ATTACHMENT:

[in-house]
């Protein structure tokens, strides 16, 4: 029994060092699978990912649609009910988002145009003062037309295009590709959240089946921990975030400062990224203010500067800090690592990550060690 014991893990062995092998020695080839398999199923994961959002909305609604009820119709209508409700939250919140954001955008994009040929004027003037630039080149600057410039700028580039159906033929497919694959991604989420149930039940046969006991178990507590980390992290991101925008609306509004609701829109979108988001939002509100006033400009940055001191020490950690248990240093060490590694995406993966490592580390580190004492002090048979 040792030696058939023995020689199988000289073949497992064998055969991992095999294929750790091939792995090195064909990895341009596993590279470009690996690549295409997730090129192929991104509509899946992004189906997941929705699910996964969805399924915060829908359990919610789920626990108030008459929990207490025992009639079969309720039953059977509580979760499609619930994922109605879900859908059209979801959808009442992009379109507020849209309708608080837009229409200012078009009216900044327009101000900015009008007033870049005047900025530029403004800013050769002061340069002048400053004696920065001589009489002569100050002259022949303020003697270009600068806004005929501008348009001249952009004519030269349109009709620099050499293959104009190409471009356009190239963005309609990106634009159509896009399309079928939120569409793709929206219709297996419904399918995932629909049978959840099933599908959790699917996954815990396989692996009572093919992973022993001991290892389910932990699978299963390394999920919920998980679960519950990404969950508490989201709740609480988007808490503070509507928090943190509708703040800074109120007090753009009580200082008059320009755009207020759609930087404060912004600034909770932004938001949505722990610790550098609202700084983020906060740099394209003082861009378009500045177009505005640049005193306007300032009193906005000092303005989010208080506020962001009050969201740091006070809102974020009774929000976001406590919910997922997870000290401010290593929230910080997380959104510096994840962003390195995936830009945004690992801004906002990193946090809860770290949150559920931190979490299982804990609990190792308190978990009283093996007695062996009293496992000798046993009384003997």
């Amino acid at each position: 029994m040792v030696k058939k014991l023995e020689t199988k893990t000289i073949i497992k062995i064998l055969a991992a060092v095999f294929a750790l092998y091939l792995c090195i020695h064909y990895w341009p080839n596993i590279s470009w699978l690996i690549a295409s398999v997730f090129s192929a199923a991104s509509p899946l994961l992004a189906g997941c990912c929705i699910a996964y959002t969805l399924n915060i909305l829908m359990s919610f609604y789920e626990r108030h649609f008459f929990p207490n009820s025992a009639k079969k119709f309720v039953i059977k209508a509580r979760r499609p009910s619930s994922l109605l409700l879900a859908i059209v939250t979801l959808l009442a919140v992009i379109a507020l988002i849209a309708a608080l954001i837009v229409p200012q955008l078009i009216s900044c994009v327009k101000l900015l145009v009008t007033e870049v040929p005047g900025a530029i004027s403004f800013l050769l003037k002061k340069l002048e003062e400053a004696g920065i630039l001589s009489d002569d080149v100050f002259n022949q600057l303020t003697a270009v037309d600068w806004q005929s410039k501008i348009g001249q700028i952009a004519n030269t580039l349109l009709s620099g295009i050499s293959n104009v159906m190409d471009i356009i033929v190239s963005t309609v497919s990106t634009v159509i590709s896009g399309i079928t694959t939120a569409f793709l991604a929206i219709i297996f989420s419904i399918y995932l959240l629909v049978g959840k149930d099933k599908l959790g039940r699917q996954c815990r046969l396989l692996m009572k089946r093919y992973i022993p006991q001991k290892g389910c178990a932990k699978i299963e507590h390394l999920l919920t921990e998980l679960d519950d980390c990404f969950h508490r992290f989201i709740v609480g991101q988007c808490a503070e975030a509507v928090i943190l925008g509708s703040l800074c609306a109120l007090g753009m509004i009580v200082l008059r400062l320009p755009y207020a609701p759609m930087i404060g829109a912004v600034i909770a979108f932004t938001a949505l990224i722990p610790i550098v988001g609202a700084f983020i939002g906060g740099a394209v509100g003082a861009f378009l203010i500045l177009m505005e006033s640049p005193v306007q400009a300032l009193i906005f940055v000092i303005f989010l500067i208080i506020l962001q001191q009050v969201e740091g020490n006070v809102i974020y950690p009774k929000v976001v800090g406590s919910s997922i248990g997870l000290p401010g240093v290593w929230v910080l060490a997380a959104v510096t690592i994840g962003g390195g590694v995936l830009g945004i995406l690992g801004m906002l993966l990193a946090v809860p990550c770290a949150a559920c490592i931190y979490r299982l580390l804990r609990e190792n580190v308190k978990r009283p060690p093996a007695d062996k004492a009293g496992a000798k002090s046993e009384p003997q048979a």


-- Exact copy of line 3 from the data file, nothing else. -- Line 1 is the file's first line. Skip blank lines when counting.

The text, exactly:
């Amino acid at each position: 029994m040792v030696k058939k014991l023995e020689t199988k893990t000289i073949i497992k062995i064998l055969a991992a060092v095999f294929a750790l092998y091939l792995c090195i020695h064909y990895w341009p080839n596993i590279s470009w699978l690996i690549a295409s398999v997730f090129s192929a199923a991104s509509p899946l994961l992004a189906g997941c990912c929705i699910a996964y959002t969805l399924n915060i909305l829908m359990s919610f609604y789920e626990r108030h649609f008459f929990p207490n009820s025992a009639k079969k119709f309720v039953i059977k209508a509580r979760r499609p009910s619930s994922l109605l409700l879900a859908i059209v939250t979801l959808l009442a919140v992009i379109a507020l988002i849209a309708a608080l954001i837009v229409p200012q955008l078009i009216s900044c994009v327009k101000l900015l145009v009008t007033e870049v040929p005047g900025a530029i004027s403004f800013l050769l003037k002061k340069l002048e003062e400053a004696g920065i630039l001589s009489d002569d080149v100050f002259n022949q600057l303020t003697a270009v037309d600068w806004q005929s410039k501008i348009g001249q700028i952009a004519n030269t580039l349109l009709s620099g295009i050499s293959n104009v159906m190409d471009i356009i033929v190239s963005t309609v497919s990106t634009v159509i590709s896009g399309i079928t694959t939120a569409f793709l991604a929206i219709i297996f989420s419904i399918y995932l959240l629909v049978g959840k149930d099933k599908l959790g039940r699917q996954c815990r046969l396989l692996m009572k089946r093919y992973i022993p006991q001991k290892g389910c178990a932990k699978i299963e507590h390394l999920l919920t921990e998980l679960d519950d980390c990404f969950h508490r992290f989201i709740v609480g991101q988007c808490a503070e975030a509507v928090i943190l925008g509708s703040l800074c609306a109120l007090g753009m509004i009580v200082l008059r400062l320009p755009y207020a609701p759609m930087i404060g829109a912004v600034i909770a979108f932004t938001a949505l990224i722990p610790i550098v988001g609202a700084f983020i939002g906060g740099a394209v509100g003082a861009f378009l203010i500045l177009m505005e006033s640049p005193v306007q400009a300032l009193i906005f940055v000092i303005f989010l500067i208080i506020l962001q001191q009050v969201e740091g020490n006070v809102i974020y950690p009774k929000v976001v800090g406590s919910s997922i248990g997870l000290p401010g240093v290593w929230v910080l060490a997380a959104v510096t690592i994840g962003g390195g590694v995936l830009g945004i995406l690992g801004m906002l993966l990193a946090v809860p990550c770290a949150a559920c490592i931190y979490r299982l580390l804990r609990e190792n580190v308190k978990r009283p060690p093996a007695d062996k004492a009293g496992a000798k002090s046993e009384p003997q048979a």